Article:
Investing in Stocks vs Investing in Real Estate

The greatest investors all understand a common truth to successful investing, “markets are volatile and they fluctuate.” Real estate or stock market?

The Get Paid Blog

investing in stocks vs investing in real estateThe greatest investors in the world all understand one common theme when it comes to successful investing, “markets are volatile and they fluctuate.” Whether it is real estate investing or investing in stocks, there is an inherent risk. Therefore, new investors who are trying to decide whether to invest their available capital in real estate or stocks must learn to understand their own risk tolerance. To understand risk successfully, new investors must first learn some of the pros and cons of both real estate investing and stock market investing.

Real Estate Investing

1) As a real estate investor, you are in charge of the investment. Although you are at the mercy of the economy as a whole, you still have the power to refinance real estate into a lower interest rate, raise rents if you generate a passive income through rental properties or make improvements on your properties to increase the amount of available equity. By investing in stocks, you are at the mercy of money managers who dictate the markets.

2) Real estate investors put their money in real, tangible assets. With stocks, investors buy a piece of paper stating they own a portion of a company. Therefore, you can actually reach out and touch your assets when you invest in real estate.

3) Leverage is one of the most important lessons new investors should learn. Using other people’s money to build your real estate portfolio is a powerful tool you cannot use when you buy stocks.

Stock Market Investing

1) Over the past 60 years, stocks outperformed real estate in terms of return on investment by 4 to 6 percent. One reason for this difference is your ability to fully diversify your portfolio. Instead of investing in one market, such as real estate, you can invest in multiple markets and many different companies by purchasing stocks.

2) Stocks are far more liquid than real estate. If you need immediate cash or do not like the stock of the company you bought, you can sell right away. With real estate, it could take months, or years before you sell the properties you own.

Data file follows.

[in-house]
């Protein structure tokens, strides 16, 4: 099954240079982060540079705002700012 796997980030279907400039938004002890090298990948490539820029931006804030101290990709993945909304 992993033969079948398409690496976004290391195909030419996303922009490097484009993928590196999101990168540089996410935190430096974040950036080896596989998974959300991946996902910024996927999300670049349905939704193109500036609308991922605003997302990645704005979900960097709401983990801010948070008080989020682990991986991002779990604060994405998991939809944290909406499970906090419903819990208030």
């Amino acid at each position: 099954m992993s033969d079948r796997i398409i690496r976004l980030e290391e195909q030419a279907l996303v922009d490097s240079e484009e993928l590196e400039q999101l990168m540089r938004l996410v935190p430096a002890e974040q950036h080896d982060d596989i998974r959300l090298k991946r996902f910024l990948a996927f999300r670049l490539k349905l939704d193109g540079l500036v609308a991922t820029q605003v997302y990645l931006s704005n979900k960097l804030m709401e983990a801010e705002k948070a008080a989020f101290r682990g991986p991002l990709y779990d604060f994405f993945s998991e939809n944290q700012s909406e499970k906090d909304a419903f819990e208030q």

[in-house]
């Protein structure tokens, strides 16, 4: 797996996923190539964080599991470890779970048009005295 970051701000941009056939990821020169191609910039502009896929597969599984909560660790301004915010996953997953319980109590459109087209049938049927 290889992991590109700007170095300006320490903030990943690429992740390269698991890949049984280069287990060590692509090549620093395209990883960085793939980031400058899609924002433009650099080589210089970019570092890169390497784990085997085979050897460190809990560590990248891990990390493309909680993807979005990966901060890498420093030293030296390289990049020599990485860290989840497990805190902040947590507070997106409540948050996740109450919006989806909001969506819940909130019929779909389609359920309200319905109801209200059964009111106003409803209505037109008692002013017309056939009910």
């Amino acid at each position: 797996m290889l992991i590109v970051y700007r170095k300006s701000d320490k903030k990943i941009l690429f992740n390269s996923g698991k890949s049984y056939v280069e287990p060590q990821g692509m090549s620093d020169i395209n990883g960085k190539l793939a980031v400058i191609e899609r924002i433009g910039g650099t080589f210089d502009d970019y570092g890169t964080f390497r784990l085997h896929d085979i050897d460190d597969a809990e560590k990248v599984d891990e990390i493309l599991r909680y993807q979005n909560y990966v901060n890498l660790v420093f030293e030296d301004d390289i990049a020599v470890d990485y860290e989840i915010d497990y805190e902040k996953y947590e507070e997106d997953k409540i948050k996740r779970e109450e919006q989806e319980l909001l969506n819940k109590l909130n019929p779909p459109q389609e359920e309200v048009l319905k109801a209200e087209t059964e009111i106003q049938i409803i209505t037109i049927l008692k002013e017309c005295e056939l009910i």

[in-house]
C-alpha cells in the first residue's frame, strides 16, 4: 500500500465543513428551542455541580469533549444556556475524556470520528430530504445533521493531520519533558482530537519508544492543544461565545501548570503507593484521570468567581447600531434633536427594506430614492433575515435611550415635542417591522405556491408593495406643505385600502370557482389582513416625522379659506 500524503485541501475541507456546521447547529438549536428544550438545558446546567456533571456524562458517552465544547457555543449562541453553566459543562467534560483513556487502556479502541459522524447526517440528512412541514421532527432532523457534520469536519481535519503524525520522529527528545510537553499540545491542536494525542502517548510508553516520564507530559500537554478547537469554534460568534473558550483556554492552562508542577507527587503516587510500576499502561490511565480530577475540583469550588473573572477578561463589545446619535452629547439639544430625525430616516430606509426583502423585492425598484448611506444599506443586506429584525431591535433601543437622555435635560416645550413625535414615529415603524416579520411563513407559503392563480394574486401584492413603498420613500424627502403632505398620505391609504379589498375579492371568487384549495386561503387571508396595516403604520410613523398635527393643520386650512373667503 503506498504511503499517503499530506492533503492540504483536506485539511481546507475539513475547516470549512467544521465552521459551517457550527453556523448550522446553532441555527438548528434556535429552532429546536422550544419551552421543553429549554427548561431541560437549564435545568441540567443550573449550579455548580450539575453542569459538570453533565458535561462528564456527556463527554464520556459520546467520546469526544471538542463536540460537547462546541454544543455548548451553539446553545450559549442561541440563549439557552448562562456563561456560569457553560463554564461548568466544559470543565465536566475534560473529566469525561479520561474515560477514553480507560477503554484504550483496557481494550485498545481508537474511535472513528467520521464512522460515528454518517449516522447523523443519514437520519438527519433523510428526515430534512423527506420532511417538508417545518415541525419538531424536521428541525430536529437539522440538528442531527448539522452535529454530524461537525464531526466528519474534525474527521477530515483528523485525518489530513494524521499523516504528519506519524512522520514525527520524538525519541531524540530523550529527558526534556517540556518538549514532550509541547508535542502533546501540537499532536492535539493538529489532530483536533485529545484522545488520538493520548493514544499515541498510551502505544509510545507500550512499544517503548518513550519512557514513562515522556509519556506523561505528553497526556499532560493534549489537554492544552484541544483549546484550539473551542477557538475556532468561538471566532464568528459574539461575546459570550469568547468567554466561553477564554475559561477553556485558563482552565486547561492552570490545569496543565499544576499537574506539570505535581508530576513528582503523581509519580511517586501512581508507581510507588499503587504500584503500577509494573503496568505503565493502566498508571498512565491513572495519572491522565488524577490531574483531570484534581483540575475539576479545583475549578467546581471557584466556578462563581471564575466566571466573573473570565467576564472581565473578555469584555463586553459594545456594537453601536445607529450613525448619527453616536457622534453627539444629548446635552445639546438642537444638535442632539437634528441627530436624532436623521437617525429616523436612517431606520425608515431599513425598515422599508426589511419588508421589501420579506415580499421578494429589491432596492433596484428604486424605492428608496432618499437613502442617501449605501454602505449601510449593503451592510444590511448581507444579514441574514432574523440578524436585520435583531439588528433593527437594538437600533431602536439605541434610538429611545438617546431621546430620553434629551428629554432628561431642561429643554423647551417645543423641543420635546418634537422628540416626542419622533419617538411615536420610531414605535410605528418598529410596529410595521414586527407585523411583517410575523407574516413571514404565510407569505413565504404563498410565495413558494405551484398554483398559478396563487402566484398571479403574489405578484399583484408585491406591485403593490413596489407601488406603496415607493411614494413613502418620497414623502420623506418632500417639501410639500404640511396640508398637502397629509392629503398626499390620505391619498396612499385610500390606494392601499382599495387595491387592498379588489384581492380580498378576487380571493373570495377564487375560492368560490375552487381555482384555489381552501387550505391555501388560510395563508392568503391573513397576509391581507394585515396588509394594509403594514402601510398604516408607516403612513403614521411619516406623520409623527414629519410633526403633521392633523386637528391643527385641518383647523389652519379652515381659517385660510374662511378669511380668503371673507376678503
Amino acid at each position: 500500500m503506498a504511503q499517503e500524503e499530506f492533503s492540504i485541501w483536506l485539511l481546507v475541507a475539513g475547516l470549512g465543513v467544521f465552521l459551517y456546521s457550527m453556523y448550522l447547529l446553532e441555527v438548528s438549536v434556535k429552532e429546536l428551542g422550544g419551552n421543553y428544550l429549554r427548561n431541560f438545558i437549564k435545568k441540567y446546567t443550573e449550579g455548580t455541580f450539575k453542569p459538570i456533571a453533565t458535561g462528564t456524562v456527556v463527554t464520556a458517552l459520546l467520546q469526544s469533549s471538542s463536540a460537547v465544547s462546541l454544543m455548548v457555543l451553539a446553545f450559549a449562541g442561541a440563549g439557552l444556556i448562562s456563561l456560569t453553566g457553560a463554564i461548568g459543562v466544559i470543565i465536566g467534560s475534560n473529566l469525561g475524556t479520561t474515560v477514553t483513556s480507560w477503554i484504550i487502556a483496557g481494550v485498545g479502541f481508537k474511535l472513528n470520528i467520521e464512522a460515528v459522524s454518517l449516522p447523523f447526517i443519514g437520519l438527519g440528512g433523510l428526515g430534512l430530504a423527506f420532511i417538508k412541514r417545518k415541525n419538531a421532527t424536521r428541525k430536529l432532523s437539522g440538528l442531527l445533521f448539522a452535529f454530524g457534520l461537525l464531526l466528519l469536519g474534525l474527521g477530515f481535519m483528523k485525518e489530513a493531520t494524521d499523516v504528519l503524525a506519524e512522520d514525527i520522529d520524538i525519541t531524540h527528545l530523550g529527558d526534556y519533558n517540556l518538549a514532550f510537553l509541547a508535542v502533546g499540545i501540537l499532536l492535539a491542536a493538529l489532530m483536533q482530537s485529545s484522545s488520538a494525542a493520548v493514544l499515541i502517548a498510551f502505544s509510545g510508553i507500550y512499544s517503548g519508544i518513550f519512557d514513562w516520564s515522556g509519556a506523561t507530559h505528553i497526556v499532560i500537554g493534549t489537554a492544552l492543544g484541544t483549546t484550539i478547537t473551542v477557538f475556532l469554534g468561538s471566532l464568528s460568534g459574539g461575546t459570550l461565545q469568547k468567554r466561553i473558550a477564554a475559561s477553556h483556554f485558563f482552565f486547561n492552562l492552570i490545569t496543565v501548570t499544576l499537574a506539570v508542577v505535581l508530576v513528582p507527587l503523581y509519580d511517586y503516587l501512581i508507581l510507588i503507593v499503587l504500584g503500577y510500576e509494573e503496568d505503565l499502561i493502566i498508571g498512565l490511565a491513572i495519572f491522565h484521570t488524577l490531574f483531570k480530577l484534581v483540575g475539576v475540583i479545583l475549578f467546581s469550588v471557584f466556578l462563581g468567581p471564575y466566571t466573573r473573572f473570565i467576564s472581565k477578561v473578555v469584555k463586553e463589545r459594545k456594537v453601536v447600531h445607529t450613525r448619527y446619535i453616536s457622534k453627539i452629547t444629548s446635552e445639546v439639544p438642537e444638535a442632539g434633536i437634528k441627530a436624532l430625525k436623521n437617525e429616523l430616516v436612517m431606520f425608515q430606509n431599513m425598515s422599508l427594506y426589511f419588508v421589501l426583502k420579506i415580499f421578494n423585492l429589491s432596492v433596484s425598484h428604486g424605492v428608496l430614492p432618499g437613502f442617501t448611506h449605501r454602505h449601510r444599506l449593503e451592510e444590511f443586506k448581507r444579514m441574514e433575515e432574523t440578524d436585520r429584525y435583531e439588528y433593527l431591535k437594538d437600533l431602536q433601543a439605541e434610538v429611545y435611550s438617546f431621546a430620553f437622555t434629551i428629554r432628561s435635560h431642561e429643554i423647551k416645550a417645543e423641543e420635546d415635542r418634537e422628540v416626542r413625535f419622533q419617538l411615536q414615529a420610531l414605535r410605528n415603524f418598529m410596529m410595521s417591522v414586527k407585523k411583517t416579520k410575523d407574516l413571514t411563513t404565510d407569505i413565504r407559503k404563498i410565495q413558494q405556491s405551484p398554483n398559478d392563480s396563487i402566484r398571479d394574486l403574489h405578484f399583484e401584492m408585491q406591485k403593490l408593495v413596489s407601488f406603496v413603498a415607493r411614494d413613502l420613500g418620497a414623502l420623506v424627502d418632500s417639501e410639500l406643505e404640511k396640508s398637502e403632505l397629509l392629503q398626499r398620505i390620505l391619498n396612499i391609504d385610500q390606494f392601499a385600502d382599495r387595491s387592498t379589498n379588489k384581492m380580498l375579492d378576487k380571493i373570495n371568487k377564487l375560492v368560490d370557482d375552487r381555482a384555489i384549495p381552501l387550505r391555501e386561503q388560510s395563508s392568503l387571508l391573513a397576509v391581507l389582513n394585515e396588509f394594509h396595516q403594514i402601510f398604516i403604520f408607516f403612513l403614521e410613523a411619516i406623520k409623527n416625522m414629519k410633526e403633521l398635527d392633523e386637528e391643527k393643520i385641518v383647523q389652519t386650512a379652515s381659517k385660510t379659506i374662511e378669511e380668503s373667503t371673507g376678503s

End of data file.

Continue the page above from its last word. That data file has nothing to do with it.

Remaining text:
3) Stocks require very little work on your part, especially if you researched the company before you invested. All you really have to do is buy the stock and then watch the price. With real estate, the investment requires constant attention, especially if you own rental properties.

All investments have some type of downside, and the list of cons attached to any investment is vast. Stocks are at the mercy of money managers and institutional investors, and real estate is at the mercy of the economy. Investors have little or no control over those market forces. However, by leveraging assets in real estate and making informed investments on stocks while assessing risk at the same time, history has shown that anyone can earn a profit from real estate investing or stock market investing.

Real Estate Investment Trends: All Cash Home Sales

An increasing number of home buyers are paying in cash, with the rate of cash purchases doubling over the past year. According to the most recent housing data, published by RealtyTrac last month, more than 42 percent of new home sales in the United States took place as all-cash purchases. Analysts believe there are number of reasons for the surge in all cash home buying.

The first is the rising cost of borrowing. Although mortgage rates remain near all time lows, last year, interest rates for new mortgages began a resurgence to reach a two year high. This increased cost of borrowing have made mortgages a less enticing option.

Another cause for the increase is the number of individual and institutional investors buying up large numbers of homes with the goal of renting them out and later selling them when the market conditions are more favorable. These investors represented roughly 20 percent of cash home purchases in the month of December, and more than 8 percent of total home sales.

Finally, their are simply many who would like to take out a mortgage loan, but can’t. In the aftermath of the housing collapse, banks are holding a tight grip on their money. These more stringent lending practices are keeping many would-be home buyers at bay.

cash home sales infographic

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